US Asks CAFC for Remand to Grant EAPA Parties to Access to BCI After Royal Brush Decision
The U.S. asked the U.S. Court of Appeals for the Federal Circuit for a voluntary remand on Nov. 15 in an Enforce and Protect Act case so it can consider the appellate court's decision in Royal Brush Manufacturing v. U.S. In that decision, the Federal Circuit said CBP violated an EAPA respondent's due process rights by not giving it access to the business confidential information in the proceeding (see 2307270038) (American Pacific Plywood v. United States, Fed. Cir. # 23-2321).
The appellants, American Pacific Plywood, U.S. Global Forest, LB Wood Cambodia Co., Cambodian Happy Home Wood Products Co. and InterGlobal Forest, consented to the motion, as did appellee Coalition for Fair Trade in Hardwood Plywood. These companies were parties to the antidumping and countervailing duty proceeding, in which CBP found that American Pacific, U.S. Global Forest and InterGlobal evaded the orders on hardwood plywood from China.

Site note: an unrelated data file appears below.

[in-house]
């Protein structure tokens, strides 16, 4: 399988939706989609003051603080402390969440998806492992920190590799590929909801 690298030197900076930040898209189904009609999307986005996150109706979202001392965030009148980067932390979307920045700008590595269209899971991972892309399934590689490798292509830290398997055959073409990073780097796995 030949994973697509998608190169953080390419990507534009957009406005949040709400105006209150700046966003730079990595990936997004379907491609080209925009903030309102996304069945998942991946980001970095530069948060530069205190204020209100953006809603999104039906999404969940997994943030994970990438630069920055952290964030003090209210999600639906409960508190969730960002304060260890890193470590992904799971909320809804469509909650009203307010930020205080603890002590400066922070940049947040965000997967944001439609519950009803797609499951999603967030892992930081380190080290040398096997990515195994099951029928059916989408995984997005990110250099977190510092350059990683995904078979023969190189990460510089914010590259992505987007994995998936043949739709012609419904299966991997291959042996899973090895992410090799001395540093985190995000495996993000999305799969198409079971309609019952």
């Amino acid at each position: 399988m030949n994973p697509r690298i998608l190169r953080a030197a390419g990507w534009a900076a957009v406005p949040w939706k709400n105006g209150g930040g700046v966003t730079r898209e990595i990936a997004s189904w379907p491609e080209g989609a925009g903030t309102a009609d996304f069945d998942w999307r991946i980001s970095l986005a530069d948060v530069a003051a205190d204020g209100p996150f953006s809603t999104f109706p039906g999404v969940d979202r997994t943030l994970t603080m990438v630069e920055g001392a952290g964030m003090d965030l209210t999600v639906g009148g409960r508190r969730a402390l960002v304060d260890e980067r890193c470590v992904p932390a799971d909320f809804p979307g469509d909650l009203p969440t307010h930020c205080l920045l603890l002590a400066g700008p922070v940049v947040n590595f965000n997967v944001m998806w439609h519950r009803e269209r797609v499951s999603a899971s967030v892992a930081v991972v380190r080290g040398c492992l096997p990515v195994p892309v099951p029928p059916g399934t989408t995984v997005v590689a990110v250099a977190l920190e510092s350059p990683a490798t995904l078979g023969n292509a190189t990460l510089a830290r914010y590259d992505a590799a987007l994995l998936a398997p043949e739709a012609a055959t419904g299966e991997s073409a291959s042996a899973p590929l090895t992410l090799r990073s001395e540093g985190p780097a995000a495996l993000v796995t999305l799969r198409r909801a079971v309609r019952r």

The government said CBP "acknowledges its treatment of confidential business information during the underlying EAPA investigation was inconsistent with this Court’s later holding in Royal Brush." As a result, a remand to the Court of International Trade, "with instructions to remand to Customs to provide access to any confidential business information relied upon by Customs pursuant to a protective order," is proper and addresses the legal defects noted by the plaintiffs.